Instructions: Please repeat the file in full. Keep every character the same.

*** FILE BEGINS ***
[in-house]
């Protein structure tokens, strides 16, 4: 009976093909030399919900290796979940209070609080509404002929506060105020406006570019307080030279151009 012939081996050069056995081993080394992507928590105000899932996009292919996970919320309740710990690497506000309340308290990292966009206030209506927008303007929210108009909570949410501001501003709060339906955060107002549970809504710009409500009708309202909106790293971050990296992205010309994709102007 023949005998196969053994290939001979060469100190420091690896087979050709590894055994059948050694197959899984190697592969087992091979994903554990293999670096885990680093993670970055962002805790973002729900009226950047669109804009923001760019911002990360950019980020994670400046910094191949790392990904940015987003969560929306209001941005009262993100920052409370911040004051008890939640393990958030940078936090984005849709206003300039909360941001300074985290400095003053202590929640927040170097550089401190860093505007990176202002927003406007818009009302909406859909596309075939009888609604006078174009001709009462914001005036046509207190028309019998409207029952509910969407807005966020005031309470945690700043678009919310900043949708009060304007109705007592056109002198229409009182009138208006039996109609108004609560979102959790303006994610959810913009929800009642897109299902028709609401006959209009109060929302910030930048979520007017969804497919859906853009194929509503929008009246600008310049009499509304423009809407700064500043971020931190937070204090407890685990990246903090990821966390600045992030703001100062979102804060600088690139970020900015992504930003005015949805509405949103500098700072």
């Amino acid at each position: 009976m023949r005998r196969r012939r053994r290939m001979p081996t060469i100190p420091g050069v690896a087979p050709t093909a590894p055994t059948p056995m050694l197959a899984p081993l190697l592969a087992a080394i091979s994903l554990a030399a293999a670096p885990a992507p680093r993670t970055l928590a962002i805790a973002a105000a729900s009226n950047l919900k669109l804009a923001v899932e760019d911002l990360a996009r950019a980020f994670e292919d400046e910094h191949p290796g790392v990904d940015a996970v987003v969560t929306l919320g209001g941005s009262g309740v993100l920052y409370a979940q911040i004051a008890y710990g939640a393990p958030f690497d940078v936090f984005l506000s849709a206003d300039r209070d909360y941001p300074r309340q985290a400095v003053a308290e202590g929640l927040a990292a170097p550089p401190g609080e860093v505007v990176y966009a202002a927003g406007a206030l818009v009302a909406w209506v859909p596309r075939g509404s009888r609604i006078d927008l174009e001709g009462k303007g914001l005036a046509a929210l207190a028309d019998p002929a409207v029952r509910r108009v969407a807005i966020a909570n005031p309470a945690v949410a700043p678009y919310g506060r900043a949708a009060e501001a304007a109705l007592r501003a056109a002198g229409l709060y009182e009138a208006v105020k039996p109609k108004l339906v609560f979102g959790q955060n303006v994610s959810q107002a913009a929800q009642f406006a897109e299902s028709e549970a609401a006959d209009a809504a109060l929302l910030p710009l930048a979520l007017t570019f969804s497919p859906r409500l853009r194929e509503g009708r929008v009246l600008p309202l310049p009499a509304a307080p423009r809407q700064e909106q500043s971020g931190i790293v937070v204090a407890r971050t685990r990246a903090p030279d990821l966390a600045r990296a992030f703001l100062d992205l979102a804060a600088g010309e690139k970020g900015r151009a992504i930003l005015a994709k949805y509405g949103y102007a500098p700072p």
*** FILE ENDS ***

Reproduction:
[in-house]
């Protein structure tokens, strides 16, 4: 009976093909030399919900290796979940209070609080509404002929506060105020406006570019307080030279151009 012939081996050069056995081993080394992507928590105000899932996009292919996970919320309740710990690497506000309340308290990292966009206030209506927008303007929210108009909570949410501001501003709060339906955060107002549970809504710009409500009708309202909106790293971050990296992205010309994709102007 023949005998196969053994290939001979060469100190420091690896087979050709590894055994059948050694197959899984190697592969087992091979994903554990293999670096885990680093993670970055962002805790973002729900009226950047669109804009923001760019911002990360950019980020994670400046910094191949790392990904940015987003969560929306209001941005009262993100920052409370911040004051008890939640393990958030940078936090984005849709206003300039909360941001300074985290400095003053202590929640927040170097550089401190860093505007990176202002927003406007818009009302909406859909596309075939009888609604006078174009001709009462914001005036046509207190028309019998409207029952509910969407807005966020005031309470945690700043678009919310900043949708009060304007109705007592056109002198229409009182009138208006039996109609108004609560979102959790303006994610959810913009929800009642897109299902028709609401006959209009109060929302910030930048979520007017969804497919859906853009194929509503929008009246600008310049009499509304423009809407700064500043971020931190937070204090407890685990990246903090990821966390600045992030703001100062979102804060600088690139970020900015992504930003005015949805509405949103500098700072």
């Amino acid at each position: 009976m023949r005998r196969r012939r053994r290939m001979p081996t060469i100190p420091g050069v690896a087979p050709t093909a590894p055994t059948p056995m050694l197959a899984p081993l190697l592969a087992a080394i091979s994903l554990a030399a293999a670096p885990a992507p680093r993670t970055l928590a962002i805790a973002a105000a729900s009226n950047l919900k669109l804009a923001v899932e760019d911002l990360a996009r950019a980020f994670e292919d400046e910094h191949p290796g790392v990904d940015a996970v987003v969560t929306l919320g209001g941005s009262g309740v993100l920052y409370a979940q911040i004051a008890y710990g939640a393990p958030f690497d940078v936090f984005l506000s849709a206003d300039r209070d909360y941001p300074r309340q985290a400095v003053a308290e202590g929640l927040a990292a170097p550089p401190g609080e860093v505007v990176y966009a202002a927003g406007a206030l818009v009302a909406w209506v859909p596309r075939g509404s009888r609604i006078d927008l174009e001709g009462k303007g914001l005036a046509a929210l207190a028309d019998p002929a409207v029952r509910r108009v969407a807005i966020a909570n005031p309470a945690v949410a700043p678009y919310g506060r900043a949708a009060e501001a304007a109705l007592r501003a056109a002198g229409l709060y009182e009138a208006v105020k039996p109609k108004l339906v609560f979102g959790q955060n303006v994610s959810q107002a913009a929800q009642f406006a897109e299902s028709e549970a609401a006959d209009a809504a109060l929302l910030p710009l930048a979520l007017t570019f969804s497919p859906r409500l853009r194929e509503g009708r929008v009246l600008p309202l310049p009499a509304a307080p423009r809407q700064e909106q500043s971020g931190i790293v937070v204090a407890r971050t685990r990246a903090p030279d990821l966390a600045r990296a992030f703001l100062d992205l979102a804060a600088g010309e690139k970020g900015r151009a992504i930003l005015a994709k949805y509405g949103y102007a500098p700072p």